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4 Ways the IPO Will Change Facebook Forever

Guest Evilblade

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Guest Evilblade

Get ready for the Facebook feeding frenzy. On Thursday afternoon, the company priced its initial public offering at $38 a share, giving it a market value of $104 billion. The stock begins trading Friday on the Nasdaq.

The result for Mark Zuckerberg, Facebook employees, and early investors is clear. The IPO will make many billionaires and countless others millionaires.

But what about the rest of us? How will Facebook as a publicly traded company affect everyday users who just want to know what's going on with their friends and family? While any answer to these questions involves speculation, it's a good bet that Facebook's IPO will change Facebook.

Here are four ways users may experience this change firsthand:

1. More ads. Facebook makes most of its revenue through advertisements. As a public company, management will experience pressure from the press and investors to meet quarterly numbers. More than that, its hefty IPO valuation will demand phenomenal growth of both revenue and net income. While Facebook would do well to diversify its income streams, it's a sure bet that part of its strategy will involve enhanced ad revenues.

Google offers a good history lesson. Anyone who has used the search giant is probably aware that Google inserts paid advertisements above the search results and to the right of the search results. What you may not have noticed is that the number of those ads has steadily increased over the years as Google looks for more growth. In fact, in the last year or so, Google has even started inserting ads promoting its own content in highly sought after verticals such as credit cards, banking, and mortgages.

[slideshow: Behind the scenes at Facebook HQ]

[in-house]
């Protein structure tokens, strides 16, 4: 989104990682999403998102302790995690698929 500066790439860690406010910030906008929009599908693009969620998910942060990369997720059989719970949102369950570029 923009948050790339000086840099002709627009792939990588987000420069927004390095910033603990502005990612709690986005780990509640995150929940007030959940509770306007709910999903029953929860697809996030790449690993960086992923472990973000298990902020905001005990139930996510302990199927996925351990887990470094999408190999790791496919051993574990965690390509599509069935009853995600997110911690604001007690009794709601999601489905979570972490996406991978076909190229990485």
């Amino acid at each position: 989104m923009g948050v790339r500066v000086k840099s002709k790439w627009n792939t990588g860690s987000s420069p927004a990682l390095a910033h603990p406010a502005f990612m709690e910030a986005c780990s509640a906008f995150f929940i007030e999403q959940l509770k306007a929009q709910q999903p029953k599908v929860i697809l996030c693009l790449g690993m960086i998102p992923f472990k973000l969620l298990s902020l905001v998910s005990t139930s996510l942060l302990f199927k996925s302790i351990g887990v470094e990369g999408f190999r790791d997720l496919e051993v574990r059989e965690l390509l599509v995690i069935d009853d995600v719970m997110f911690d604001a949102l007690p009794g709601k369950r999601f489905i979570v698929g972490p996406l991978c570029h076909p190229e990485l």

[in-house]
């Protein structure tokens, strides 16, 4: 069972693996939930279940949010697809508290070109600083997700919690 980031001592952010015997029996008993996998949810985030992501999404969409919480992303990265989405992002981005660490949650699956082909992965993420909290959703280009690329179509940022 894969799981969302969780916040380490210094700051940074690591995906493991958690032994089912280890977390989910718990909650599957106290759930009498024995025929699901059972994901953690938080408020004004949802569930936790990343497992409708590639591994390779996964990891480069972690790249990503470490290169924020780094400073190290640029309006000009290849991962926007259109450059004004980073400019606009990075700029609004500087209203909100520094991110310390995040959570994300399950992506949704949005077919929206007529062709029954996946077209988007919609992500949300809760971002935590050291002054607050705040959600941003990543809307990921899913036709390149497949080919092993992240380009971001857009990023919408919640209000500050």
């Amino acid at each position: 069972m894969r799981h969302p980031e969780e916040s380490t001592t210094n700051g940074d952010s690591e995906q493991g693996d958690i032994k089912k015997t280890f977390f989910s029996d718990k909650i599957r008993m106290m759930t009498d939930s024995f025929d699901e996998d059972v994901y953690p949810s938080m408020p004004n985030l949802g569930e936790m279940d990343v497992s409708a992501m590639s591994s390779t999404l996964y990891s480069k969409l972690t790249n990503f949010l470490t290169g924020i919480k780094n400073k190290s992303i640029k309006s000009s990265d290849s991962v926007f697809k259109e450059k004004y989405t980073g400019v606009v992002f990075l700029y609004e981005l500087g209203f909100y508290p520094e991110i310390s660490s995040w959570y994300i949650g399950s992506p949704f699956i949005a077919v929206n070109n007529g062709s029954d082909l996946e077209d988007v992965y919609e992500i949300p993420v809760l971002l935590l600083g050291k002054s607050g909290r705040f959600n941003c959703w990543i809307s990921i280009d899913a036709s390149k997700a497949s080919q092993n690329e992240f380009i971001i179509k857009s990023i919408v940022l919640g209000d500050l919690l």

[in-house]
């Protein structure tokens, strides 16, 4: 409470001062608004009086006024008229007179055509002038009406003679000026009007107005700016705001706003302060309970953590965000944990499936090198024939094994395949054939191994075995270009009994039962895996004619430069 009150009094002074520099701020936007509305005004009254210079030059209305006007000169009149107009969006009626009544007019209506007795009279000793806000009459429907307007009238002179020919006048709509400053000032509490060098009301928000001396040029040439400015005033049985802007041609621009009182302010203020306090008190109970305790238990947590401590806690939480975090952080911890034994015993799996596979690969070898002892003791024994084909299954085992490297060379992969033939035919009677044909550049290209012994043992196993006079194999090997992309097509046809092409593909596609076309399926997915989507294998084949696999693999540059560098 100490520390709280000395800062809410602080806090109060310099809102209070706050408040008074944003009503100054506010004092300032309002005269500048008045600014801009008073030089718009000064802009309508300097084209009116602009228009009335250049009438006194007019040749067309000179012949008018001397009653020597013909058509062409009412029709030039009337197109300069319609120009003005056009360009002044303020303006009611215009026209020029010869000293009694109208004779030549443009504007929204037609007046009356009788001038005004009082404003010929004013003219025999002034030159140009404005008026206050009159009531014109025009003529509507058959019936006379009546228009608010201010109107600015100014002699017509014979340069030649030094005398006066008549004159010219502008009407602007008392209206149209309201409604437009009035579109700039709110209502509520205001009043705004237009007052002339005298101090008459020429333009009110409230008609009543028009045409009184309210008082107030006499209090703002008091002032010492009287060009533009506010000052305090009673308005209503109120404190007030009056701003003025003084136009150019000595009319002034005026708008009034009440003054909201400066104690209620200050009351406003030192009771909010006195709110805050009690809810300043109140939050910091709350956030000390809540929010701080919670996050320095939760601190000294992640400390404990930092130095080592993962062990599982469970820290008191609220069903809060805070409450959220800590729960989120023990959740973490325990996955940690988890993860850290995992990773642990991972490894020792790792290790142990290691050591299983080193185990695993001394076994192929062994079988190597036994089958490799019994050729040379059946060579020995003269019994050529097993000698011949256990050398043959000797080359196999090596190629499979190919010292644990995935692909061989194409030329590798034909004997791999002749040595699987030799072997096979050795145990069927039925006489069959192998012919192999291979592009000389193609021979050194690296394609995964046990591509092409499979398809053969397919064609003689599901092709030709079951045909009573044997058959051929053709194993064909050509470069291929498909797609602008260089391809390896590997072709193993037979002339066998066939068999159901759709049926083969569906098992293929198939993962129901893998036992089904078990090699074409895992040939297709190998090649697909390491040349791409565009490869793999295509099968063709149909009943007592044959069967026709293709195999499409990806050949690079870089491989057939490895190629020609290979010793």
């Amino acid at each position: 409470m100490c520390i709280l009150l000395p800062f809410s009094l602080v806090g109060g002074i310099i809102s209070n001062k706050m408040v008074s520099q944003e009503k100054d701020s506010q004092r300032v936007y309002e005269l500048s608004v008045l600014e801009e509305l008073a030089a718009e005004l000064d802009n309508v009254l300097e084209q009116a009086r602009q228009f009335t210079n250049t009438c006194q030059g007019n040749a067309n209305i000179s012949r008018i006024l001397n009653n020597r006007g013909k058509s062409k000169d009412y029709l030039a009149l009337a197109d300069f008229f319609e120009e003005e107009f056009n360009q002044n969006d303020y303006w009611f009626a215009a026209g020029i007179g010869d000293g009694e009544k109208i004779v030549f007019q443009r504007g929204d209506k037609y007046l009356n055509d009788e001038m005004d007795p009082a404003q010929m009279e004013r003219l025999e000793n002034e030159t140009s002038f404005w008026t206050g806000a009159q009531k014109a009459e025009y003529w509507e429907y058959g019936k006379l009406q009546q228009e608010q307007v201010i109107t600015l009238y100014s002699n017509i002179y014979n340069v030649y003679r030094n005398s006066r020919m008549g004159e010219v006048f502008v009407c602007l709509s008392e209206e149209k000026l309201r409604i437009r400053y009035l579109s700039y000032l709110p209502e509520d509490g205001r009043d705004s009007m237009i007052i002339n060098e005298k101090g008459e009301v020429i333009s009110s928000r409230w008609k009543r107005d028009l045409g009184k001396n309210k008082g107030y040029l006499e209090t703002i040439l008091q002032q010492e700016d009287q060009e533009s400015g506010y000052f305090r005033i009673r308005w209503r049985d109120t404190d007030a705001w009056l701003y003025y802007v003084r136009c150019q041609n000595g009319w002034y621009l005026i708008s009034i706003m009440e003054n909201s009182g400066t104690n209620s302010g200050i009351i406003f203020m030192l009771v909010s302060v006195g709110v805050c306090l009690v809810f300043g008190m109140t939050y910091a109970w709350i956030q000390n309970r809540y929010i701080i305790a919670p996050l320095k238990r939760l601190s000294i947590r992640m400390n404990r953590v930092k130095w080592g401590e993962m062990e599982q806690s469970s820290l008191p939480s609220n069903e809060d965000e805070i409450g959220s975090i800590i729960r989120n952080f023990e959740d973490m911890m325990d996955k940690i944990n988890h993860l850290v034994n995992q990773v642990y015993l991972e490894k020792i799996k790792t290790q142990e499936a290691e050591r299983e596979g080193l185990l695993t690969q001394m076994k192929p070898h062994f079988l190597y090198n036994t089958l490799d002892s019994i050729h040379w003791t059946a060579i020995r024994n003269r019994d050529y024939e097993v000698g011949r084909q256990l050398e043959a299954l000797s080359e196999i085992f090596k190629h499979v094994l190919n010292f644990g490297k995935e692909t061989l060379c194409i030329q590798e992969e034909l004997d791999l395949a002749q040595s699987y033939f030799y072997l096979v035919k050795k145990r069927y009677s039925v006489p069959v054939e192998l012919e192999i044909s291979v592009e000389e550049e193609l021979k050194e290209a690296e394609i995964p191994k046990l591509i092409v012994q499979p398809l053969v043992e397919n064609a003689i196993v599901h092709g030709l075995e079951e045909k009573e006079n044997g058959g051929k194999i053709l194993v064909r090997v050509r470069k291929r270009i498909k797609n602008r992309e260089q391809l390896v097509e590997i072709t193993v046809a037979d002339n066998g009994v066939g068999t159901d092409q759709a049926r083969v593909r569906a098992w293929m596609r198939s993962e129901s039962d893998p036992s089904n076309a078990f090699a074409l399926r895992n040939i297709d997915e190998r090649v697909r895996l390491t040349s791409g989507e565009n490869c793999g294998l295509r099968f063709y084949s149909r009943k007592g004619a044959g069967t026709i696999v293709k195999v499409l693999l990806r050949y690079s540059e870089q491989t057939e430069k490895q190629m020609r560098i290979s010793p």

Exactly how this ad growth may affect Facebook users is unclear. But we are likely to see more commercialization of our Facebook pages.

2. New mobile. Mobile users of Facebook account for nearly 50 percent of its user base. According to its S-1 filing with the SEC, Facebook had 488 mobile users in March. With the growth of the smartphone and tablet markets, more Internet users are going mobile than ever before. So why is that a problem for Facebook?

The problem comes in the form of revenue: Facebook doesn't make any from mobile. Some have predicted that Facebook will introduce ads into its mobile platform. That's certainly a possibility. What is certain is that Facebook will be looking to monetize its mobile platform in one way or another. If done right, it should enhance the user experience. If done wrong, it could mean just more annoying ads.

3. Less privacy. A lot has been written about Facebook's IPO and user privacy. What we haven't seen is much in the way of specifics. Exactly how or why would going public have any effect on privacy?

The answer is simple: ad revenue. Google gets the benefit of our searches to present us with relevant ads. If you are looking for "Nike Zoom Ja Fly" running shoes, Google can present paid ads for exactly that. But Google is a search engine; Facebook is not. Google has the benefit of knowing in real-time exactly what we are looking for.

[Related: Facebook, a case study of selfish social media bubble]

Perhaps that's why Google generates about seven times more revenue per user than does Facebook. Google generates about $9.52 per monthly user, while Facebook generates just $1.32. And that's a big problem for Facebook.

One solution would be to improve its ad platform. To do that, it may turn to more user data. If done correctly, the result could be positive for users. Relevant ads that don't overwhelm the content can be helpful. Taken too far, however, and the results could be disastrous.

4. Facebook-generated content. If the above potential changes at Facebook are speculation, this one can safely be categorized as wild speculation. But it seems that Facebook-generated content, in contrast to the user-generated content that dominates now, has tremendous potential if executed correctly.

Currently, Facebook has a wealth of data that is largely untapped. Putting aside privacy concerns for a moment, one wonders if Facebook could enter markets now dominated by the likes of Groupon, Craigslist, and Yelp in ways no other company could. Facebook would need to leverage the information already tucked away in more than 900 million Facebook pages. But if it could do so in a way that made our lives better without compromising privacy, the potential is virtually unlimited.

Imagine Facebook-created content about local events powered in part by user-generated content stripped of any data that would give rise to privacy concerns. In some cases, Facebook could choose to generate its own content; in other instances, it may choose to partner with existing technologies and brands. But either way, the income potential makes me wonder if this isn't in Facebook's future. Time will tell.

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